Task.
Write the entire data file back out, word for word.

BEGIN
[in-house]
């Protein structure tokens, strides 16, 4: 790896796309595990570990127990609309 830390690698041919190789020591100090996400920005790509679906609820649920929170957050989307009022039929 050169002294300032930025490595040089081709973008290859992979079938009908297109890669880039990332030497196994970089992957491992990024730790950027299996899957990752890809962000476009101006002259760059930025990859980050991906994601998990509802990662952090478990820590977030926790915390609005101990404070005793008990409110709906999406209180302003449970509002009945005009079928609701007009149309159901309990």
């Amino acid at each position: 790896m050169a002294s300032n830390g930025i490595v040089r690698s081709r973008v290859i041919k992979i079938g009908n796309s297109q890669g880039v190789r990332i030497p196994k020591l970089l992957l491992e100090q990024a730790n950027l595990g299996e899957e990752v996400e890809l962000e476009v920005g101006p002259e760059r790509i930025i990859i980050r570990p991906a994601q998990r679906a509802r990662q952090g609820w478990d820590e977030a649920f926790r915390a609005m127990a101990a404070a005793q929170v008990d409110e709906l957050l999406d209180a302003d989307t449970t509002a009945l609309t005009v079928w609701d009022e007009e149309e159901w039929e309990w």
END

[in-house]
């Protein structure tokens, strides 16, 4: 790896796309595990570990127990609309 830390690698041919190789020591100090996400920005790509679906609820649920929170957050989307009022039929 050169002294300032930025490595040089081709973008290859992979079938009908297109890669880039990332030497196994970089992957491992990024730790950027299996899957990752890809962000476009101006002259760059930025990859980050991906994601998990509802990662952090478990820590977030926790915390609005101990404070005793008990409110709906999406209180302003449970509002009945005009079928609701007009149309159901309990």
């Amino acid at each position: 790896m050169a002294s300032n830390g930025i490595v040089r690698s081709r973008v290859i041919k992979i079938g009908n796309s297109q890669g880039v190789r990332i030497p196994k020591l970089l992957l491992e100090q990024a730790n950027l595990g299996e899957e990752v996400e890809l962000e476009v920005g101006p002259e760059r790509i930025i990859i980050r570990p991906a994601q998990r679906a509802r990662q952090g609820w478990d820590e977030a649920f926790r915390a609005m127990a101990a404070a005793q929170v008990d409110e709906l957050l999406d209180a302003d989307t449970t509002a009945l609309t005009v079928w609701d009022e007009e149309e159901w039929e309990w």